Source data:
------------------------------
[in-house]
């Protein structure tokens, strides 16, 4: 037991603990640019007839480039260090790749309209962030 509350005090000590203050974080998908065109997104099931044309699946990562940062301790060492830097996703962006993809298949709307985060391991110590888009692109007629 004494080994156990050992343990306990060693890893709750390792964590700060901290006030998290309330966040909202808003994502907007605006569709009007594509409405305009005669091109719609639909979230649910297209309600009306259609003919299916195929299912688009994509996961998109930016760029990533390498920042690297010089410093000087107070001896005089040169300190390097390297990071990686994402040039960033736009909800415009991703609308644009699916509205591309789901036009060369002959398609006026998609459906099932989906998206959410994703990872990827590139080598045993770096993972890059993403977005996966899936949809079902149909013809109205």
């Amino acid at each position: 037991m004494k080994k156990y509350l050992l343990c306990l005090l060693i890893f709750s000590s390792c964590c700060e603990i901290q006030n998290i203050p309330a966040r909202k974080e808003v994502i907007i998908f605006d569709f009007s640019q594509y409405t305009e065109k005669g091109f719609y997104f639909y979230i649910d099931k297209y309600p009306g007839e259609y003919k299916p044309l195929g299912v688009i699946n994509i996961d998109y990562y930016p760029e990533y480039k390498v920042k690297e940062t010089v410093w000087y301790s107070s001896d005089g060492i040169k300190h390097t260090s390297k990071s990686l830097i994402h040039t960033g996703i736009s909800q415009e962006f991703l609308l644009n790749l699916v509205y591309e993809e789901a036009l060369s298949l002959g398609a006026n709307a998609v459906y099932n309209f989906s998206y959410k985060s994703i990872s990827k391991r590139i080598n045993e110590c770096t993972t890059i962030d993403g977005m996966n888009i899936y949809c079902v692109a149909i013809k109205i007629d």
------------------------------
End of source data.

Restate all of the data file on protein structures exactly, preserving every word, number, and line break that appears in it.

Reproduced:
[in-house]
């Protein structure tokens, strides 16, 4: 037991603990640019007839480039260090790749309209962030 509350005090000590203050974080998908065109997104099931044309699946990562940062301790060492830097996703962006993809298949709307985060391991110590888009692109007629 004494080994156990050992343990306990060693890893709750390792964590700060901290006030998290309330966040909202808003994502907007605006569709009007594509409405305009005669091109719609639909979230649910297209309600009306259609003919299916195929299912688009994509996961998109930016760029990533390498920042690297010089410093000087107070001896005089040169300190390097390297990071990686994402040039960033736009909800415009991703609308644009699916509205591309789901036009060369002959398609006026998609459906099932989906998206959410994703990872990827590139080598045993770096993972890059993403977005996966899936949809079902149909013809109205």
């Amino acid at each position: 037991m004494k080994k156990y509350l050992l343990c306990l005090l060693i890893f709750s000590s390792c964590c700060e603990i901290q006030n998290i203050p309330a966040r909202k974080e808003v994502i907007i998908f605006d569709f009007s640019q594509y409405t305009e065109k005669g091109f719609y997104f639909y979230i649910d099931k297209y309600p009306g007839e259609y003919k299916p044309l195929g299912v688009i699946n994509i996961d998109y990562y930016p760029e990533y480039k390498v920042k690297e940062t010089v410093w000087y301790s107070s001896d005089g060492i040169k300190h390097t260090s390297k990071s990686l830097i994402h040039t960033g996703i736009s909800q415009e962006f991703l609308l644009n790749l699916v509205y591309e993809e789901a036009l060369s298949l002959g398609a006026n709307a998609v459906y099932n309209f989906s998206y959410k985060s994703i990872s990827k391991r590139i080598n045993e110590c770096t993972t890059i962030d993403g977005m996966n888009i899936y949809c079902v692109a149909i013809k109205i007629d």